"...ever and ever yet the verses owning..."I quite like Whitman's preface to Leaves of Grass:
Come, said my soul,
Such verses for my Body let us write, (for we are one,)
That should I after return,
Or, long, long hence, in other spheres,
There to some group of mates the chants resuming,
(Tallying Earth's soil, trees, winds, tumultuous waves,)
Ever with pleas'd smile I may keep on,
Ever and ever yet the verses owning—as, first, I here and now
Signing for Soul and Body, set to them my name,
I believe in the idea that one has immortality as long as there are people still living who remember you. Admittedly, however, this brand of immortality only lasts two or at most three generations, after which any memories of you become mere hearsay. Which is why I admire Whitman's words here, which basically say that his verse will live long after him (a presumptuous claim for any writer, although time has proven Whitman correct), thus essentially keeping him alive ("...ever with pleas'd smile I may keep on..."). In other words, making him immortal.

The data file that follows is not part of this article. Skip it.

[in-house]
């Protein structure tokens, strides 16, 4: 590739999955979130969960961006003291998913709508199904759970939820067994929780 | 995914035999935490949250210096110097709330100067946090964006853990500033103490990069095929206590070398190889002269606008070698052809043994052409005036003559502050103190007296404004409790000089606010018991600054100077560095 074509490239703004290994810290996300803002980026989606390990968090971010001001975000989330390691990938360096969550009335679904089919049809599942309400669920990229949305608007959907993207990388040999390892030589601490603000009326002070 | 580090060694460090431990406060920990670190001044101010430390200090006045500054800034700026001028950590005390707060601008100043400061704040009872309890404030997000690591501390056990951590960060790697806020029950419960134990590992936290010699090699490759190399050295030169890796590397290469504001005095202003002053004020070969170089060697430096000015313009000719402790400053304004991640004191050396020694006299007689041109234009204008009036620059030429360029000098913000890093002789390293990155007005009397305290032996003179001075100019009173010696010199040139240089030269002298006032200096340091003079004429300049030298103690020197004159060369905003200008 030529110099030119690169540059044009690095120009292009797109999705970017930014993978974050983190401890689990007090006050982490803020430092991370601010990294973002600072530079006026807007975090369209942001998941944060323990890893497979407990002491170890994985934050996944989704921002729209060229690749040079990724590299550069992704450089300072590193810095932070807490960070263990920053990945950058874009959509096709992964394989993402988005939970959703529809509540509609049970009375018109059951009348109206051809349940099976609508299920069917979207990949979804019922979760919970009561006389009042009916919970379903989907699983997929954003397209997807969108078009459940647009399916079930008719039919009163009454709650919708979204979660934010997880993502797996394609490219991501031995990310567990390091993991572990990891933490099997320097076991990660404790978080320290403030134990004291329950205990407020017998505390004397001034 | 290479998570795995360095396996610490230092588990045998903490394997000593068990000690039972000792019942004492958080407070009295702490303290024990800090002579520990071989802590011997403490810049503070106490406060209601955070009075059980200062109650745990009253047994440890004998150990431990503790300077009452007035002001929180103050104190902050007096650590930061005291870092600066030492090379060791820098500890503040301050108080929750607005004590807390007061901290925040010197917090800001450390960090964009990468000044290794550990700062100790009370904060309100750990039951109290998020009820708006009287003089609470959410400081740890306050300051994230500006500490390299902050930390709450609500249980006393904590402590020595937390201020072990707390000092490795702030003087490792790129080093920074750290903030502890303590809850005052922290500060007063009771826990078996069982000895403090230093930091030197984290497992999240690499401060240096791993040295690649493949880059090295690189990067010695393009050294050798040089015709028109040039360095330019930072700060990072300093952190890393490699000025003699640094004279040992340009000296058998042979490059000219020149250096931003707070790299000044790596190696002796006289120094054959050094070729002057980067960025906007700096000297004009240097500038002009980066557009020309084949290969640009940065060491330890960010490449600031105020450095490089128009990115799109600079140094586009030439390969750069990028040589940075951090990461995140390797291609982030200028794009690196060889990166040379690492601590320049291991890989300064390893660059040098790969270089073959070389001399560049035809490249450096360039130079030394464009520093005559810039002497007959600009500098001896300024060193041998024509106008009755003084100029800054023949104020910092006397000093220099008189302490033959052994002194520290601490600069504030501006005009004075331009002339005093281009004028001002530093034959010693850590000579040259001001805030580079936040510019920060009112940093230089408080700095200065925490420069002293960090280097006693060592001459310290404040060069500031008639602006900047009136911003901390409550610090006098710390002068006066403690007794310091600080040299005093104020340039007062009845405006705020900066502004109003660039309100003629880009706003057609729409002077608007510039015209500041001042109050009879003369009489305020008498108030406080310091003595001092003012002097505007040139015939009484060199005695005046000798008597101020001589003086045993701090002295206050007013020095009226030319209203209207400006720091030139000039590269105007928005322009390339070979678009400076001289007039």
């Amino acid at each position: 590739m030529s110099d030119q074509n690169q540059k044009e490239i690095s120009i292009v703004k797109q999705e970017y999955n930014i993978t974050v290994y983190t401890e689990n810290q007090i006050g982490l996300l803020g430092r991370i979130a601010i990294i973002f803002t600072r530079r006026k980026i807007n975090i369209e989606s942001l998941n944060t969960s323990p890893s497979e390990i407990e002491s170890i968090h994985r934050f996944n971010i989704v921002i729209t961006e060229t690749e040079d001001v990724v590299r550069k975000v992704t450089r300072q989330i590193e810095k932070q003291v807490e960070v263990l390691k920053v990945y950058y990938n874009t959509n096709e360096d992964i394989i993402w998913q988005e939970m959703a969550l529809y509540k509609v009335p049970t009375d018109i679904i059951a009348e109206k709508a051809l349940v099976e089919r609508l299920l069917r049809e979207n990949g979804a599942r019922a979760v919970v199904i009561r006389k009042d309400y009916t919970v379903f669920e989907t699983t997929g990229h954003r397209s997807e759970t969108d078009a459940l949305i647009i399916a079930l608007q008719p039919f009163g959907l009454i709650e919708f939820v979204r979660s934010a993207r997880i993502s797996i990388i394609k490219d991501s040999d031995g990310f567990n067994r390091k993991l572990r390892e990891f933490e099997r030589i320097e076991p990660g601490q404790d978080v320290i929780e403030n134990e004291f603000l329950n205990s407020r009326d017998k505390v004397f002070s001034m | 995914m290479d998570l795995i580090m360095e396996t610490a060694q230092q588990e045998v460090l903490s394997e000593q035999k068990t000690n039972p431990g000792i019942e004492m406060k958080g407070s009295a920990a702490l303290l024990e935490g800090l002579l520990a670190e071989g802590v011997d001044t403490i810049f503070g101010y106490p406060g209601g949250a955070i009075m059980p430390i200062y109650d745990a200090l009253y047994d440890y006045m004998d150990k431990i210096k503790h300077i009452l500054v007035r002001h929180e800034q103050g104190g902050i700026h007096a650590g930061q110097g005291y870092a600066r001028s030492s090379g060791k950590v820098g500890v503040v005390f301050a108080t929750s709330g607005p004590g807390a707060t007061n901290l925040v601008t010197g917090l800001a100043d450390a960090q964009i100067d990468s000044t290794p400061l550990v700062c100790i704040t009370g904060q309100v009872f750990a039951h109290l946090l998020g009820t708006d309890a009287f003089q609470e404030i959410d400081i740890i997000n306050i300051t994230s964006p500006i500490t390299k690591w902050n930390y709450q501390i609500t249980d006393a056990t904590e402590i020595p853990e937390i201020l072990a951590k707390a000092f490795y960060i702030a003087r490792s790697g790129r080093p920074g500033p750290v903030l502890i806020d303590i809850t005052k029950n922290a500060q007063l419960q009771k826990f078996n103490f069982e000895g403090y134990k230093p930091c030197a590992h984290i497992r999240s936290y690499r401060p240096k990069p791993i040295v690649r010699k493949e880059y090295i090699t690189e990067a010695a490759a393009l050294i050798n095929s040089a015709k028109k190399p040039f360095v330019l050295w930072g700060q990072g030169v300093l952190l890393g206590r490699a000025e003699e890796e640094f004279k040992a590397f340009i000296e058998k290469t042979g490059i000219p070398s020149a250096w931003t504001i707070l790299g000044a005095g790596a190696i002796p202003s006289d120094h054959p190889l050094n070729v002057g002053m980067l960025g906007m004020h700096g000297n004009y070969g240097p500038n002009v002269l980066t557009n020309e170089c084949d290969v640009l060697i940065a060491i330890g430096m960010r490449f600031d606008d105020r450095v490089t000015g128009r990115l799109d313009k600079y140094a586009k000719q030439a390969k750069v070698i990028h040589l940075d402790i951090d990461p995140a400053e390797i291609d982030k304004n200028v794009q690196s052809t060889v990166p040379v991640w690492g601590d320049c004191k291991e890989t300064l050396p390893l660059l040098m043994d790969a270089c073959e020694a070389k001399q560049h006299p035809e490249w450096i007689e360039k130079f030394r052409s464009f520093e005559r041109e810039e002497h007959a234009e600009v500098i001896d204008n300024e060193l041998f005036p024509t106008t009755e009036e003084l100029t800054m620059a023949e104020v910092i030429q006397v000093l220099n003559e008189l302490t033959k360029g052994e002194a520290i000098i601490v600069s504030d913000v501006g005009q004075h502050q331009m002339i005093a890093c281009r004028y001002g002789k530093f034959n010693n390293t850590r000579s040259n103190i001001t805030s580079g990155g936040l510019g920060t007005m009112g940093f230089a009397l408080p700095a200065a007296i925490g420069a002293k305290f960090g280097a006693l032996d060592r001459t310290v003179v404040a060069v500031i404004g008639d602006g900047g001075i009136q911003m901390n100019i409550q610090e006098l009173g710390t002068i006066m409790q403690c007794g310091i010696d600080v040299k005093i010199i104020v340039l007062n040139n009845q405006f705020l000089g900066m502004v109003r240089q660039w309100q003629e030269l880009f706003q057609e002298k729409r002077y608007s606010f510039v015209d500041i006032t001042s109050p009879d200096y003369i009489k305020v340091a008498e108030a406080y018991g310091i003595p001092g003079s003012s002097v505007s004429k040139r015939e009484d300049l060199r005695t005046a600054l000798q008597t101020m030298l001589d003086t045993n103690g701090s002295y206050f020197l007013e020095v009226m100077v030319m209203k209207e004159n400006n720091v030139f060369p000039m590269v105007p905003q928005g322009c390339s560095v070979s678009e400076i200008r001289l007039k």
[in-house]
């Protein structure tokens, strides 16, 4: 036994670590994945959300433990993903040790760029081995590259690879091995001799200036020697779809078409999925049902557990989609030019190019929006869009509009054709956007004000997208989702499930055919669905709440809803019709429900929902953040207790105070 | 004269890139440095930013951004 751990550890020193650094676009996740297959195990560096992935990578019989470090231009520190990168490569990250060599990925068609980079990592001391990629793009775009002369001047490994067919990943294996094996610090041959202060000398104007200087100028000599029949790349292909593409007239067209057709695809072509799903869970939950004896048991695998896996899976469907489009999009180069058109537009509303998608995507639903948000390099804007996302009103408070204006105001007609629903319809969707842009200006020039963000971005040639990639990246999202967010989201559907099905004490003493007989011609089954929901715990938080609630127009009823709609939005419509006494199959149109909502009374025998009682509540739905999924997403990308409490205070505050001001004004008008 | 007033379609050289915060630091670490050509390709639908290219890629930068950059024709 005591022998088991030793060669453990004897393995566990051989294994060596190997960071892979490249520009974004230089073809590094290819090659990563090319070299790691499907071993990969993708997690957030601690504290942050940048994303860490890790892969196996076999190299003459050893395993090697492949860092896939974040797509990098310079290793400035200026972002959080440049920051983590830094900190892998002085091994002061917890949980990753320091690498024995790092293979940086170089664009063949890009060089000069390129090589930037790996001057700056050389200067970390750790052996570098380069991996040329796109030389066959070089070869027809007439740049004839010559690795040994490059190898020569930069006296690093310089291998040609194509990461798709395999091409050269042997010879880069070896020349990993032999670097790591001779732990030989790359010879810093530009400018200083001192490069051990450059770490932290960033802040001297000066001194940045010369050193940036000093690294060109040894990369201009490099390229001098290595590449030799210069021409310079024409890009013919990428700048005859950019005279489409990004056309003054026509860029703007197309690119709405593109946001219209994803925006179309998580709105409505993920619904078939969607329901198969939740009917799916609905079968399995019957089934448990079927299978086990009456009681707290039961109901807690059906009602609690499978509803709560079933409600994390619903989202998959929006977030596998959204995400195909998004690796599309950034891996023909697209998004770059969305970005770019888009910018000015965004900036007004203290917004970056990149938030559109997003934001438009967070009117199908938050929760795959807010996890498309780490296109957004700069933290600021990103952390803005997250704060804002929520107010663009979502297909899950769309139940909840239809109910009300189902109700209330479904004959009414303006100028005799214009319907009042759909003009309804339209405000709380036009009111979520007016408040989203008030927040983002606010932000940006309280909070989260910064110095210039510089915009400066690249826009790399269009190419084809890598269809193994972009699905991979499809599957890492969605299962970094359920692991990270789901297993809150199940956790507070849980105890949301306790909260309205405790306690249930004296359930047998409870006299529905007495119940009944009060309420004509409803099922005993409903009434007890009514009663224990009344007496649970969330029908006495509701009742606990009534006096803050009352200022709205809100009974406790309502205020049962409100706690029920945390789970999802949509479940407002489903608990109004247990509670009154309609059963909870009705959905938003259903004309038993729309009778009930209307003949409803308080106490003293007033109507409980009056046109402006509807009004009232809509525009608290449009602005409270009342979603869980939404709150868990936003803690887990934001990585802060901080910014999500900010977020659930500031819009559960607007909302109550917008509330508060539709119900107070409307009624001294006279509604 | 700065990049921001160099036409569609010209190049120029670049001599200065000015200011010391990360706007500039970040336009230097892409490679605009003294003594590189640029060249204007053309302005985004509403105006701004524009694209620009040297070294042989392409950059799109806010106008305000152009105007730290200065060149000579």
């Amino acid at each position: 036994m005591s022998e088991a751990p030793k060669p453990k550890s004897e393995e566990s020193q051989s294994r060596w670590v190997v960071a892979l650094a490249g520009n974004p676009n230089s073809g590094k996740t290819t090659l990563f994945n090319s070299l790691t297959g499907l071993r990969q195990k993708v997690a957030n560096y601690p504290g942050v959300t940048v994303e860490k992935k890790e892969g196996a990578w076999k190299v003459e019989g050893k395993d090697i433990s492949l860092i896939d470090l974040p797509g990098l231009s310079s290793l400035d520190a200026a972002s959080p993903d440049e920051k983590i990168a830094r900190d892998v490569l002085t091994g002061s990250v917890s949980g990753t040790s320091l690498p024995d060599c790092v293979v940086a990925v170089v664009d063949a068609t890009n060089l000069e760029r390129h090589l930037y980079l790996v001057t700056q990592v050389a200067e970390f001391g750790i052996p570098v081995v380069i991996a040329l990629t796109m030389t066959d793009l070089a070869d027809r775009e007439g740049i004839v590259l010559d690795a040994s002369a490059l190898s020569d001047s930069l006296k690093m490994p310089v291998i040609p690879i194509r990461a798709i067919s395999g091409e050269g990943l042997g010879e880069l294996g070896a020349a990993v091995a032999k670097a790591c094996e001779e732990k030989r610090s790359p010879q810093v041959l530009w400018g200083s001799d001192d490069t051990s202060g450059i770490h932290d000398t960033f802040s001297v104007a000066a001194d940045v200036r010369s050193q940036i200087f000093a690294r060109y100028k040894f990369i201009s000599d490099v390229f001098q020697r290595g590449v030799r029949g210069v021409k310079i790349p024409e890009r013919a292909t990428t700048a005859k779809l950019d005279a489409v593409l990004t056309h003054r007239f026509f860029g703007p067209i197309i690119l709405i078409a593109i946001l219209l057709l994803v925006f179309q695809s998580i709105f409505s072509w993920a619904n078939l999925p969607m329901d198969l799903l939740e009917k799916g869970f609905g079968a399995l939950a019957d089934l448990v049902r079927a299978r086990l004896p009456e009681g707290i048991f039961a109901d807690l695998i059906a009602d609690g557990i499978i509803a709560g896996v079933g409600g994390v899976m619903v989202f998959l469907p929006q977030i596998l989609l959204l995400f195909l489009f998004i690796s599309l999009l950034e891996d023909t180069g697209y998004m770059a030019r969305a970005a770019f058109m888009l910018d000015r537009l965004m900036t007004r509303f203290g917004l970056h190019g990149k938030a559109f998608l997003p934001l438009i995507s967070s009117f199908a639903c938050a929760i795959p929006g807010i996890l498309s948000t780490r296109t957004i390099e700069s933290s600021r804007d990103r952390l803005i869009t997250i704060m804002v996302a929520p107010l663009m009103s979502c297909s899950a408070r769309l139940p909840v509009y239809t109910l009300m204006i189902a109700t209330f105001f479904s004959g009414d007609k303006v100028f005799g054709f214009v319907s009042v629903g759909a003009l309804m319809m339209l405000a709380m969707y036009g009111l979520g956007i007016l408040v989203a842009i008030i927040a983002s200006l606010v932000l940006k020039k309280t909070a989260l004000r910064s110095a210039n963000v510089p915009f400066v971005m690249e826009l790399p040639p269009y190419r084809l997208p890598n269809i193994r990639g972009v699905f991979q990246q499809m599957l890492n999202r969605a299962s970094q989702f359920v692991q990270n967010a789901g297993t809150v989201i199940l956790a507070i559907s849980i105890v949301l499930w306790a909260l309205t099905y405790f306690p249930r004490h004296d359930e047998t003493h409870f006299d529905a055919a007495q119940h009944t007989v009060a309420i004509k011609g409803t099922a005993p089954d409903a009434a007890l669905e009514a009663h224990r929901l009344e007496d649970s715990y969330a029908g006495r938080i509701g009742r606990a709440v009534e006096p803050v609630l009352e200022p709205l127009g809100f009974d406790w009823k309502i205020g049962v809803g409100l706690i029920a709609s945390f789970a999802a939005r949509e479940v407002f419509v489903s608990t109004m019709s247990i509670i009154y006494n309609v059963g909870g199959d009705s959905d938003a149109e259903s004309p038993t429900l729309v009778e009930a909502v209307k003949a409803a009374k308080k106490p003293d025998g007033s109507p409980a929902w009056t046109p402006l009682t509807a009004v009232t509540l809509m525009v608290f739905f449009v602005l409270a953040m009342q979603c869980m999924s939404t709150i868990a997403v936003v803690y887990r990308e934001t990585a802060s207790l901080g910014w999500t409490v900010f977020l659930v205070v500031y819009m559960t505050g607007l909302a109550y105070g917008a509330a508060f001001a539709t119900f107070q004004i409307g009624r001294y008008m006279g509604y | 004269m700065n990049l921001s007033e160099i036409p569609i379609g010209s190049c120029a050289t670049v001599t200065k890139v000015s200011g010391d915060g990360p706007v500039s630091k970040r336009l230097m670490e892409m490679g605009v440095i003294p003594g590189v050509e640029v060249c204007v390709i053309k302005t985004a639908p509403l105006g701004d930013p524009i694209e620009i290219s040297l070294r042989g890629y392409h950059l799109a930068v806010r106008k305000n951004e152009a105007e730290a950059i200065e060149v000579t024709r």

True, this doesn't work for all writers, just the great ones. Most of Whitman's 19th century literary contemporaries are forgotten today, their memories all but vanishing as their works went out of print and the surviving copies slowly crumbled to dust. But Whitman's memory endures, thanks to the quality and uniqueness of his writing.
Which for me is a sobering reminder to not only get my writings into print, but to make them as good as possible so that they stand the test of time. So I'll be remembered.